STAGE 1: Boston, MA, to Buffalo, NY
On the 30th of May, I was ready. Since I did not own any adequate riding gear, I had to improvise. I borrowed a pair of hillbilly look-alike overalls and a combat jacket from a friend who had AWOLed the army. Martin had given me his red helmet, which I windproofed with masking tape, and for my hands I had a pair of gardening gloves. My feet were in a pair of old Brook racing sneakers. I couldn't find any size 111/2 riding boots. Lastly, to protect me from the rain I had a yellow rain-jacket with matching pants.
It was 6 am when I walked through the front door. There was a slight drizzle. My backpacks were waterproofed with plastic bags and I had my foul weather gear on; still, I could not help feeling discouraged. "What happened to all the sunny days during finals week?" I asked myself.
The first operational problem became obvious when I tried to kickstart the cold engine. (That's right, more often than not enduro bikes do not have electronic ignition.) As I fumbled with the decompressor lever (a device to decrease the pressure in the cylinders) and began pressing violently on the kickstarter, I scraped my shin against the protruding foot rest. I was sweating profusely, very nervous and embarrassed. My visor steamed up. All this in front of my Cambridge home. Eventually the wretched bike started. The deep rumble played like a lullaby. I headed toward the Mass Pike thinking to myself that it would be very difficult to ride all the way to Los Angeles if I had so many problems starting the bike, let alone riding it.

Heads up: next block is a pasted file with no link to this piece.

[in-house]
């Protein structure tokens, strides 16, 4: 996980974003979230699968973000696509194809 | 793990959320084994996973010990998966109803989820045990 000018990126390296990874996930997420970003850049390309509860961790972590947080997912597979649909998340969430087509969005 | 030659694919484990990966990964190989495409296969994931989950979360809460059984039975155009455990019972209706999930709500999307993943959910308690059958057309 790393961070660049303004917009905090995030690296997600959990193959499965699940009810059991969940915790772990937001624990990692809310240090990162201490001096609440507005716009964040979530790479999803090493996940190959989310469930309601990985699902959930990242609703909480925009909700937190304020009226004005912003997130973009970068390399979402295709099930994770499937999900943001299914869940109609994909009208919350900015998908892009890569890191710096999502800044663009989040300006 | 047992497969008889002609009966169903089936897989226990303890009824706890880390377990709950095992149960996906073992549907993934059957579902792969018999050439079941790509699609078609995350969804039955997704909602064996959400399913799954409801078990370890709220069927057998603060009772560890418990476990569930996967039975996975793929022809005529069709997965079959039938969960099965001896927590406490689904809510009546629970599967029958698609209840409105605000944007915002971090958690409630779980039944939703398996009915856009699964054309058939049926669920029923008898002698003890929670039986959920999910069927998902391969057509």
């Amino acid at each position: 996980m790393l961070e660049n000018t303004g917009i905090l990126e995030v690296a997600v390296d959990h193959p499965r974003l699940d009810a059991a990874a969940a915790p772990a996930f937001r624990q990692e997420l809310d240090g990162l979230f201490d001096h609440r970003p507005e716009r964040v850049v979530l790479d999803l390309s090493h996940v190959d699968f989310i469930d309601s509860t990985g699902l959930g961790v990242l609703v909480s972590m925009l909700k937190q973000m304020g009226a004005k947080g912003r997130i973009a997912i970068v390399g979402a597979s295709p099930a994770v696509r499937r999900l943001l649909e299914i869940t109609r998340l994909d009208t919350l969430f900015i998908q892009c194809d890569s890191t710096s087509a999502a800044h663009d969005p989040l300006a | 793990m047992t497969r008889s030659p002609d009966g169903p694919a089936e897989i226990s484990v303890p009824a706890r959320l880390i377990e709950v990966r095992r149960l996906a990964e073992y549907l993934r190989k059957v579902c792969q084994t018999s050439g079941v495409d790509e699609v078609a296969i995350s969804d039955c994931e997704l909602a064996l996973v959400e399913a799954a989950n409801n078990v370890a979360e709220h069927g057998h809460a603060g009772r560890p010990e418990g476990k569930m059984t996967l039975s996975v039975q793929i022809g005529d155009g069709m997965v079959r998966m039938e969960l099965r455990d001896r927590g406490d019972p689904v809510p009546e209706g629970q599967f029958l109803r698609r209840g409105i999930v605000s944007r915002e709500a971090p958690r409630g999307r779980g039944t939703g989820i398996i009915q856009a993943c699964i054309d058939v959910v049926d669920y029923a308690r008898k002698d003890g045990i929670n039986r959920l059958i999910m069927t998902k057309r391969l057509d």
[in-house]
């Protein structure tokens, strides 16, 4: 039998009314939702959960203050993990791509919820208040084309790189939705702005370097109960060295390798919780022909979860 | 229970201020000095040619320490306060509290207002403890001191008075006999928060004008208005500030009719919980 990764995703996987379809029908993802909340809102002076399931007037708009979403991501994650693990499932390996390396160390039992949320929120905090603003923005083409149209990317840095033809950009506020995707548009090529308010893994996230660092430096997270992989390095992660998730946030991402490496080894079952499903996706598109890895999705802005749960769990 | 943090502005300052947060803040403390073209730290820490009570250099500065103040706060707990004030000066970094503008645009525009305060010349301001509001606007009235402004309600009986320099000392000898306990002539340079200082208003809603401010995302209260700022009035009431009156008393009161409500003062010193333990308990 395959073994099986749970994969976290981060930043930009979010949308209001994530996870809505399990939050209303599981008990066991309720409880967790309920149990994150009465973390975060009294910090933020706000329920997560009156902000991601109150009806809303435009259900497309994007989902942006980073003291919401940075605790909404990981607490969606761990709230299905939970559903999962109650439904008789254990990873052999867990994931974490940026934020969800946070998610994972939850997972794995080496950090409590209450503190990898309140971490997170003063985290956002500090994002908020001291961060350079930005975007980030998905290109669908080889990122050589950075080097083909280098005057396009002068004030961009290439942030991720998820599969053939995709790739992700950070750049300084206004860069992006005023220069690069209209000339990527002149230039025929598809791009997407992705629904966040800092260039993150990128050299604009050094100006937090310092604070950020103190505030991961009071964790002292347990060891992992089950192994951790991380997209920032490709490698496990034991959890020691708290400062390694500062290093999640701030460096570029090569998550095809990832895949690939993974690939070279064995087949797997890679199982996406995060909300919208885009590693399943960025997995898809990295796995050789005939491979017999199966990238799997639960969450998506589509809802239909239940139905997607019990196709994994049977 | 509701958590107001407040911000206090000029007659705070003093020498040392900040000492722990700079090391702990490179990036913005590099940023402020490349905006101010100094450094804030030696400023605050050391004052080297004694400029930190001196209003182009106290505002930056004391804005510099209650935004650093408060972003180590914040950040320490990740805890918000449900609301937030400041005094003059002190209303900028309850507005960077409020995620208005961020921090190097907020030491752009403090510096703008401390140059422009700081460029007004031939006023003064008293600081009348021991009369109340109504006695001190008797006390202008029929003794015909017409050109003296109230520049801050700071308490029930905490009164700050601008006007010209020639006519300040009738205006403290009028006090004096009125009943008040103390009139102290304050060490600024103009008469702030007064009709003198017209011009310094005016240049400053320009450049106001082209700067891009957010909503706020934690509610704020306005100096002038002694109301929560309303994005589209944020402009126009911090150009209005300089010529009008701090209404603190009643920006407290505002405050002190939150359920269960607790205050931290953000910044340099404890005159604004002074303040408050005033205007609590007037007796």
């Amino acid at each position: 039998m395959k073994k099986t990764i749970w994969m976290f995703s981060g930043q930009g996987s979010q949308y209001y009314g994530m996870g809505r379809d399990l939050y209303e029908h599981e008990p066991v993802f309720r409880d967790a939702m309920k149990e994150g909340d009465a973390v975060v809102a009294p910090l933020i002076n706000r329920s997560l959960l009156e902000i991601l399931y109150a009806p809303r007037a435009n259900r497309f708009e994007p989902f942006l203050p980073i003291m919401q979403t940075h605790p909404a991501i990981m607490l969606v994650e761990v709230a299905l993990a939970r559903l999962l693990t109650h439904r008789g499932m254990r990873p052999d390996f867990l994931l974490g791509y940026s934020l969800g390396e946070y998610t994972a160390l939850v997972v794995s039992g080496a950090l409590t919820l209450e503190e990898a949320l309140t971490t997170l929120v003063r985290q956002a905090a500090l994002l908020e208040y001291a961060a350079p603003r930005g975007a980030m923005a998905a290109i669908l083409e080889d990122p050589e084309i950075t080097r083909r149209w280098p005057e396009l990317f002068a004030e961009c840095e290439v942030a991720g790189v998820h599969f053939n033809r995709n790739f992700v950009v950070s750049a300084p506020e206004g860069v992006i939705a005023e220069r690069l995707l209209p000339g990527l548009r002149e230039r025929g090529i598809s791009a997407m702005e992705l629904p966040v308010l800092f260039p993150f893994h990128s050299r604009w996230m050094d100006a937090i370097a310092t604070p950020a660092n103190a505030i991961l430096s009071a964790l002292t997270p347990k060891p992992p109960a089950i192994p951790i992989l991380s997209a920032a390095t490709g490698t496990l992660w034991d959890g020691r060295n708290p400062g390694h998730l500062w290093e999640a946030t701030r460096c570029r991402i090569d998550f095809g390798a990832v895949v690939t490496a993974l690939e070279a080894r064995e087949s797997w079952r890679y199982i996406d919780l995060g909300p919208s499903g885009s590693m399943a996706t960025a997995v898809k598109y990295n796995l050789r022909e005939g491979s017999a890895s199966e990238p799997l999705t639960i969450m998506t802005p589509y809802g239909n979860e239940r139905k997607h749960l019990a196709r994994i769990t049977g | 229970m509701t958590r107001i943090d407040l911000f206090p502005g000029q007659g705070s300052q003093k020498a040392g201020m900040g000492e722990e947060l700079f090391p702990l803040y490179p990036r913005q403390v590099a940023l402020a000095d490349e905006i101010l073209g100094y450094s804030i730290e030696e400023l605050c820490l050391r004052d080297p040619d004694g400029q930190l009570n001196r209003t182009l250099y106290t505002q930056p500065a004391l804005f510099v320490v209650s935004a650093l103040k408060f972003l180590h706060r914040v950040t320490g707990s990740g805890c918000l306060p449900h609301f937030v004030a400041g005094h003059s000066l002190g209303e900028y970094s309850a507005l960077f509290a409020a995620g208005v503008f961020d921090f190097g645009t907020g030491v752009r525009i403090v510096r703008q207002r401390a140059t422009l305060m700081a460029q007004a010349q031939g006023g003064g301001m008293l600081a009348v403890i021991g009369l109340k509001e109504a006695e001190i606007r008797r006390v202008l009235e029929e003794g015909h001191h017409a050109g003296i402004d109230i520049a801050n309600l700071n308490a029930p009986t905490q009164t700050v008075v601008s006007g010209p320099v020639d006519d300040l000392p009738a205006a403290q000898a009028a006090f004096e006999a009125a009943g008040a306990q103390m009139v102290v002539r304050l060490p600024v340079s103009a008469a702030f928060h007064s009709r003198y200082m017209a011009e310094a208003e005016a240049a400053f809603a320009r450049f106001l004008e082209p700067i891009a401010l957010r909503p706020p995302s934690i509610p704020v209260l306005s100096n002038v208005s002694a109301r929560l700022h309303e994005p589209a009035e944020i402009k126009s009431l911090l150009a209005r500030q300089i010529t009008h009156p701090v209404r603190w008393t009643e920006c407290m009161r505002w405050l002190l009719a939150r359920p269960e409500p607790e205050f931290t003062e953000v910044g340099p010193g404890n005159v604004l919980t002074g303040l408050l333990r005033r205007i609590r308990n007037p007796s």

After this disappointing debut I made for a gas station. I filled the tank and reset the odometer. The bike had a range of about 110 miles with a full gas tank, so the only way to know how much gas was left, without waiting for the bike to stall, was to monitor the miles travelled.
Near Albany, I met my father at a pre-established exit. It was quite a relief to see him, since the relentless drizzle had dampened my spirit somewhat. I saw him straddling his black and white BMW RT100, clad in a black leather riding suit. He looked like a chic version of The Road Warrior, feet on the ground stabilizing the bike, his white full-face helmet resting on his lap. At first I admired him, then I envied him and the experience of his 63 years as a navigator and traveller (he was a commercial airline pilot.) But then I reconsidered the nature of my trip and I felt like a young, idealistic, romantic and slightly foolish pioneer. I have always been attracted to doing things at a self-imposed disadvantage. Call it masochism if you will, I prefer to refer to it as love of life. In any case, I just wanted my father to be proud of me.
After coffee, bran muffins, a mandatory lavatory visit and the biggest hug, we hit the road; he in front, me following like a gosling following Father Goose. He looked like the greatest Dad in the whole world. All I could think of was whether I would also be riding motorbikes with my son at 63. The 250 miles left for Buffalo suddenly seemed not so distant.
The rain eventually stopped and the sun broke through. We averaged 65 mph which sapped away a lot of my energy. At the last toll booth before Buffalo, we stopped, embraced for the last time and then Dad headed north, back to Montr'eal. Knowing that I had made it thus far, he could now sleep better at night -- only after I called to reassure him.
Megan Smith's house was not too far away. I arrived after 20 minutes to a warm welcome. I once again appreciated MIT for being an institution which gathers people from everywhere.
The next day I spent with Megan and her father touring Niagara Falls. It was here that I had the idea to open a business called "Enter the Waterfall." Essentially, it would provide a closer look at the falls by lowering a tourist as close as possible to the falls via a cable attached to a helicopter.
(Corrado's journey will continue in the next issue of The Tech.)